Eastern Stars Raises Awareness and Funds for Diabetes Research

By Anir Senyah-The New Citizens Press   

     LANSING, MI — Rev. Reynard N. Blake, Jr., Executive Director of Greater Lansing African American Health Institute (GLAAHI) was a speaker recently at a prayer breakfast sponsored by District 4 of the International Masons and Order Eastern Stars District 4 hosted by Lee Taylor.

     In front of almost 100 attendees, Rev. Blake pointed out that a little over 11% of all African Americans aged 20 or older have diabetes.  That is over 2.5 million people.  

      He said, “What is most dangerous about that figure, is that 1/3 of the people do not know that they have diabetes.  Nearly 900,000 African Americans do not know they have the disea se.”  

       He stated that there are life threatening consequences of diabetes such as heart disease and stroke.  Other complications could include blindness, kidney disease or amputations he told the attentive audience.  

       He added that  diabetes can be controlled  through diet and exercise and unfortunately as of now diabetes has no cure.

     He said that people should get themselves checked for diabetes.  He recommends that individuals get more checkupsand explore our own family medical history.  

     He stated that it is wonderful that the Eastern Stars are raising funds and awareness regarding African Americans and diab etes.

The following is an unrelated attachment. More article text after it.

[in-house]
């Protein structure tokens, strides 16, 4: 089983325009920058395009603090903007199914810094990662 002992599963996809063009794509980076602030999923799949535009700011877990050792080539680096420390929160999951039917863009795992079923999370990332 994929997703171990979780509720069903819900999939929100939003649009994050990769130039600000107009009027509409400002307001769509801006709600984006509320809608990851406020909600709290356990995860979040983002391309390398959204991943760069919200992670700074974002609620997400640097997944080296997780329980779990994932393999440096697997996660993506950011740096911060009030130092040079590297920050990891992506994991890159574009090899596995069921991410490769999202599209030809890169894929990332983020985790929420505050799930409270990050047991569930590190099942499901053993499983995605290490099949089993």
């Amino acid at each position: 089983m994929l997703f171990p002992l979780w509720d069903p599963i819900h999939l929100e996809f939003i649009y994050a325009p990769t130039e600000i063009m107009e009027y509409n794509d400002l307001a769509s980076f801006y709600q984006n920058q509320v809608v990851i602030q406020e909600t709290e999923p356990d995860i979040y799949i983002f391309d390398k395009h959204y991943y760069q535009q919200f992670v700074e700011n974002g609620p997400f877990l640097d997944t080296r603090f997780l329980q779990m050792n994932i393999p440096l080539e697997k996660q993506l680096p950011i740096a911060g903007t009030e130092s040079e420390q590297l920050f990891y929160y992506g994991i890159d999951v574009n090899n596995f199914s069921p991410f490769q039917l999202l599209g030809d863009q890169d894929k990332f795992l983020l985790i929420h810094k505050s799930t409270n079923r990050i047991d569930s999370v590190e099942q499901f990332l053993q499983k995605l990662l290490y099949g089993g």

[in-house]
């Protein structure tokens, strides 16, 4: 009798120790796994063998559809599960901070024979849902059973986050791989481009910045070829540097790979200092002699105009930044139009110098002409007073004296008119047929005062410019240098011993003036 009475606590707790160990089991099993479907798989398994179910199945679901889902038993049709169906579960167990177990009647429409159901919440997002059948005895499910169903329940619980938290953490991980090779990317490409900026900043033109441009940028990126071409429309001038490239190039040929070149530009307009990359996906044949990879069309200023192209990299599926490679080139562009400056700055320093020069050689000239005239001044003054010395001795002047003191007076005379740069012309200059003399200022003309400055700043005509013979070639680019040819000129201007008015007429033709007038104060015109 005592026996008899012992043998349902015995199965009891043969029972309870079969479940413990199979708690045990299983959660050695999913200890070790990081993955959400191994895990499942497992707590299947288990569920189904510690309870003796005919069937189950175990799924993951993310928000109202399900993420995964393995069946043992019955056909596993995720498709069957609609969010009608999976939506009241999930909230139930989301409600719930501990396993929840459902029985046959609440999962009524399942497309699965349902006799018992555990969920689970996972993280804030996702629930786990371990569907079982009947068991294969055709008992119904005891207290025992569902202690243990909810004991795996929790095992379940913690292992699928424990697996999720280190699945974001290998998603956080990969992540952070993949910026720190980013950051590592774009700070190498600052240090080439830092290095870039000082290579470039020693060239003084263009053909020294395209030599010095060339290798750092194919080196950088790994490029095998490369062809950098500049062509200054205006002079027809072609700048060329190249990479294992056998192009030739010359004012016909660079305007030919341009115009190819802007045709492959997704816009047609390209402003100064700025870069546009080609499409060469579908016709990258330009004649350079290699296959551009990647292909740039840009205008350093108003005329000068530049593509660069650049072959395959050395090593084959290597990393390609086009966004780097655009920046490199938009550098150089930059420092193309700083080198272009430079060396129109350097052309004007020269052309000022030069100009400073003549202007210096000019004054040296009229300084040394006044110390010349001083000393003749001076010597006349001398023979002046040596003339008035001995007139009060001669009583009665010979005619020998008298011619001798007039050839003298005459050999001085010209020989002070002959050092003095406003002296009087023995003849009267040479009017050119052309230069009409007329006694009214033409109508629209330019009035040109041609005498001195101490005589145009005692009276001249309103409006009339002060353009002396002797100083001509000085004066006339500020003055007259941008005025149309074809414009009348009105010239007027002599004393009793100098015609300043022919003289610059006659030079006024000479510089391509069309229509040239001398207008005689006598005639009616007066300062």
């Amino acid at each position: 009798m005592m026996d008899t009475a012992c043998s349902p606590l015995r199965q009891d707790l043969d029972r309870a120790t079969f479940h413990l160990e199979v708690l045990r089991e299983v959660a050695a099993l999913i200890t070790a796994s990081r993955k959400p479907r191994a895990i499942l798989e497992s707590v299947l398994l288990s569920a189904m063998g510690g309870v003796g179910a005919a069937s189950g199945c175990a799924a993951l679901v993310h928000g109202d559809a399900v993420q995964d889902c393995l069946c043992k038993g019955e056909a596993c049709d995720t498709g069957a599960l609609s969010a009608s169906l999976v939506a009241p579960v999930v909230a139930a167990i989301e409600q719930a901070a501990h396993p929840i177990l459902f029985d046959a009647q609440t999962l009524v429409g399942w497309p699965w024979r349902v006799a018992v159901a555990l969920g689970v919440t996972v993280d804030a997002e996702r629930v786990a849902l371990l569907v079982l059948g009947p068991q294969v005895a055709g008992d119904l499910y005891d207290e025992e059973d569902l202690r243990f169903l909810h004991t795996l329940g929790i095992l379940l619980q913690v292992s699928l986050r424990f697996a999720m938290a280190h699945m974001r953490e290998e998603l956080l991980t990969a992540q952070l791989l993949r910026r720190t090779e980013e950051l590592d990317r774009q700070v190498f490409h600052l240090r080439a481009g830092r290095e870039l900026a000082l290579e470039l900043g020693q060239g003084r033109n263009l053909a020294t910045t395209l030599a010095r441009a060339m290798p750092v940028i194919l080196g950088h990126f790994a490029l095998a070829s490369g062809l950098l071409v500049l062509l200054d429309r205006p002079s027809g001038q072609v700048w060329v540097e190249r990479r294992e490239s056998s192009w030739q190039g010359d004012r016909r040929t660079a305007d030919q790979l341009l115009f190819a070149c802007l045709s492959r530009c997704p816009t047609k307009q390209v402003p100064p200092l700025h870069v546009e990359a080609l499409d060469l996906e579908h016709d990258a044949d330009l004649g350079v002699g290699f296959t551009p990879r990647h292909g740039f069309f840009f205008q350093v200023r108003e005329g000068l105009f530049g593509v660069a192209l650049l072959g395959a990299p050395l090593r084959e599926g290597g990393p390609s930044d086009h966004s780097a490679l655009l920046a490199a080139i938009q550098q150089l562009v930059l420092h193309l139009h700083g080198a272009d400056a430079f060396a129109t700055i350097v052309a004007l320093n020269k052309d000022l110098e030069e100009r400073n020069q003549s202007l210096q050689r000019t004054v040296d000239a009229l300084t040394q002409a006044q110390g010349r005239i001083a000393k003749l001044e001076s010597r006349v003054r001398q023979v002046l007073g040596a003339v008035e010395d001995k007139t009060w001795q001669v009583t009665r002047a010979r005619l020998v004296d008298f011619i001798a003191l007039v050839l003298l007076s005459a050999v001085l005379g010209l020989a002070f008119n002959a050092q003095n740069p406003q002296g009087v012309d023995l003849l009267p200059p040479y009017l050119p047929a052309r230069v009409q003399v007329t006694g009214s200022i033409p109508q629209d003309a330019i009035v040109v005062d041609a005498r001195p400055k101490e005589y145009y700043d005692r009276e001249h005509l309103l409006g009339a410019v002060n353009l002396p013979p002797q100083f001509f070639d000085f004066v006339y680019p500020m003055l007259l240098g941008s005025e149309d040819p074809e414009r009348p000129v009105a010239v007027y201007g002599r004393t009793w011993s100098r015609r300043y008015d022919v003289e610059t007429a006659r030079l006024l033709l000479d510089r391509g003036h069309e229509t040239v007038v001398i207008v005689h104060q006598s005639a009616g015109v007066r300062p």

Jerry Cullen owner of Medical Resources & Supplies shows Joyce Hattiway, Deloise Hattiway and Maxine Cain his diabetic footware that is covered by Medicare. 

      “The event sounded the alarm about African American health and disparities that African Americans are dealing with” , said For more information about diabetes log on to

www.diabetic.com/education/pubs/afam/afam.htm or

http://www.blackhealthcare.com.  For more information about diabetic shoes contact Jerry Cullen at 517-896-9882.

Michigan Issues Unified Strategic Plan To Combat Diabetes

From left to right: Mary Jean Klebba, Strategic Plan Steering Committee Co-chair; Dr. Kimberlydawn Wisdom, Surgeon General; Kris Ernst, CDC Division of Diabetes Translation; and Mike Mawby, American Diabetes Association.  Photo courtesy of Michigan Department of Community Health.
    “Simple lifestyle modifications such as healthy eating, moderate exercise, and weight control have conclusively been shown to prevent Type 2 diabetes by up to 60 percent,” said Dr. Kimberlydawn Wisdom, Michigan Surgeon General. “These solutions are low-tech and low cost, and yet they produce a high impact.”
     Diabetes, a complex metabolic disease, is increasingly becoming a major public health challenge in the United States and Michigan.   Diabetes:
* Affects 17 million Americans and more than 750,000 Michigan residents;
* Costs the United States $132 billion annually and almost $6 billion per year in Michigan;
* Disproportionately affects some groups of people more than others – certain racial/ethnic groups, physically inactive people, overweight people and those who have a family history of the illness
* Is becoming more common among children (type 2 diabetes).